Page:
The Progress Paradox: How Life Gets Better While People Feel Worse Summary

The SQUEEZE: Although Western life has improved over the past century, men and women today still feel unhappier than previous generations. Why is this feeling of discontent a prevailing problem in a culture that looks vastly different from its beginnings? Gregg Easterbrook answers this question in “The Progress Paradox: How Life Gets Better While People Feel Worse.” In the book, Easterbrook provides tips for dealing with the problems of everyday life within the context of abundance. It is a common belief that the parents of previous generations had it better. However, this belief currently encourages the argument that life today is filled with unhappiness where depression and stress are prevalent and the living standard continues to rise. Easterbrook bases many of his assumptions in the book on three decades of research, centering the content on an emerging science called “positive psychology.” Throughout the book Easterbrook explores the role of 9/11 and common problems related to crime and global warming. Eastbrook’s findings reveal that many of the problems that continue to permeate Western culture have their roots in the pursuit of self-interest.

 Notable Endorsement: The Progress Paradox raises some provocative questions. . . . This is a book meant to challenge left and right–keep both sides off balance. . . . A welcome antidote to the demagoguery prevalent in political discussion today.” –Los Angeles Times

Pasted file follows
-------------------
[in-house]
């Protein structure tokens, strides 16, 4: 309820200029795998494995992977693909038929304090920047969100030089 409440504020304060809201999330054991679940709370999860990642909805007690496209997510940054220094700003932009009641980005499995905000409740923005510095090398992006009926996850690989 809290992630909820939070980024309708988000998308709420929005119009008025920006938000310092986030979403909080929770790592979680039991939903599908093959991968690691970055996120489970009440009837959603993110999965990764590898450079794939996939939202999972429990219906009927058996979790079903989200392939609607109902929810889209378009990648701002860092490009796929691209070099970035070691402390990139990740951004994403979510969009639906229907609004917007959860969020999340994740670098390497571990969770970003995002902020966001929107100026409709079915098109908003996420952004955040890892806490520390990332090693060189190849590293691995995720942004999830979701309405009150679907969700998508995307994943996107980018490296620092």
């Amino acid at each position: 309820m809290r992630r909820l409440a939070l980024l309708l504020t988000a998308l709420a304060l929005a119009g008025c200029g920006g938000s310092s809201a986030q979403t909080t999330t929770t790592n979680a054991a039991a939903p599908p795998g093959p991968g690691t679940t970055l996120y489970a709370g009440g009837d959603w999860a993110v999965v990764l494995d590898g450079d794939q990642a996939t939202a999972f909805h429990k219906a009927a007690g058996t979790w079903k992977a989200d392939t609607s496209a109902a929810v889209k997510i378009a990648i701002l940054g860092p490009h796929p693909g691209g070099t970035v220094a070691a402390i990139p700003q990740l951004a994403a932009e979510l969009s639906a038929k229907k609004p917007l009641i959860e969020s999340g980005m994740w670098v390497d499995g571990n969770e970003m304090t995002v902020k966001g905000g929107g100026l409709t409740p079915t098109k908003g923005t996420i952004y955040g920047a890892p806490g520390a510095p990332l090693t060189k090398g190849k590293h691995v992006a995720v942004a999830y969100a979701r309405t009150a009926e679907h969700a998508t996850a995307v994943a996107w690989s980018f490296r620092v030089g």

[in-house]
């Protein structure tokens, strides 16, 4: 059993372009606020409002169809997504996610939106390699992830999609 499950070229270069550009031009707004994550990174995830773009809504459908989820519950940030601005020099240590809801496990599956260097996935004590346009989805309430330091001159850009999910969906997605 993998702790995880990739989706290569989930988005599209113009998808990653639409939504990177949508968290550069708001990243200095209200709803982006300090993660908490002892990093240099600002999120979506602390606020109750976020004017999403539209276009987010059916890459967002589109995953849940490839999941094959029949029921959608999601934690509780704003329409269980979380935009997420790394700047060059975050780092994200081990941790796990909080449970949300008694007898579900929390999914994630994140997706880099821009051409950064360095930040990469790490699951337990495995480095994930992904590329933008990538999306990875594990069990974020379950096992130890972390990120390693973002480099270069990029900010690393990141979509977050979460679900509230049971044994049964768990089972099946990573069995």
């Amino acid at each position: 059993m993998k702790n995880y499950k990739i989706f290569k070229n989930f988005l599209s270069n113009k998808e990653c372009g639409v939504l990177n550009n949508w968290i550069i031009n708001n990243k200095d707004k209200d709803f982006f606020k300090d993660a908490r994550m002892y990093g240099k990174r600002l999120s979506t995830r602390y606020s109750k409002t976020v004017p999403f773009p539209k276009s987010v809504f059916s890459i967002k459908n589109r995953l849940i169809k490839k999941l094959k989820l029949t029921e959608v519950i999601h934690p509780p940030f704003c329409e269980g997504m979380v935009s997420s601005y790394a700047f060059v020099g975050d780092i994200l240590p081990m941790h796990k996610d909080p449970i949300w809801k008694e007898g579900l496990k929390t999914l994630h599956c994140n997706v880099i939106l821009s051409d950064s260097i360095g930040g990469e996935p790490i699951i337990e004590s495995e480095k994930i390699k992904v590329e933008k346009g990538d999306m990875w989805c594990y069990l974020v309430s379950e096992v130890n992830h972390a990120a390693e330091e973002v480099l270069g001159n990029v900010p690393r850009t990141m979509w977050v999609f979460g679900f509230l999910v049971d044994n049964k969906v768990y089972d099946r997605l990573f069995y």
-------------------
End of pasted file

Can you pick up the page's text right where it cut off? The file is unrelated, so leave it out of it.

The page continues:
Common Q’s Answered by this Book:

  • What is the “progress paradox”?
  • What is “positive psychology?
  • What role does 9/11 play in the decrease of happiness and the increase of crime?
  • What are some common contributors to depression and stress in Western life?
  • What are the current beliefs that oppose and/or support modern capitalism?

About the Author: Gregg Easterbrook is a writer, lecturer, and senior editor of The New Republic. Born March 3, 1953 in Buffalo, New York, Easterbrook has written articles for Slate, The Atlantic Monthly, The Washington Post, The New York Times, and Wired. His recent experiences include serving as a fellow at the Brookings Institution and writing a column for Easterbrook graduated with a bachelor’s degree in political science from Colorado College and went on to receive a master’s degree in journalism from Northwestern University. Easterbrook’s current novel, “The Leading Indicators,” is available on For more information about Easterbrook’s writings and future projects, visit:


Book Vitals:

Publisher: Random House Trade Paperbacks (November 2004)

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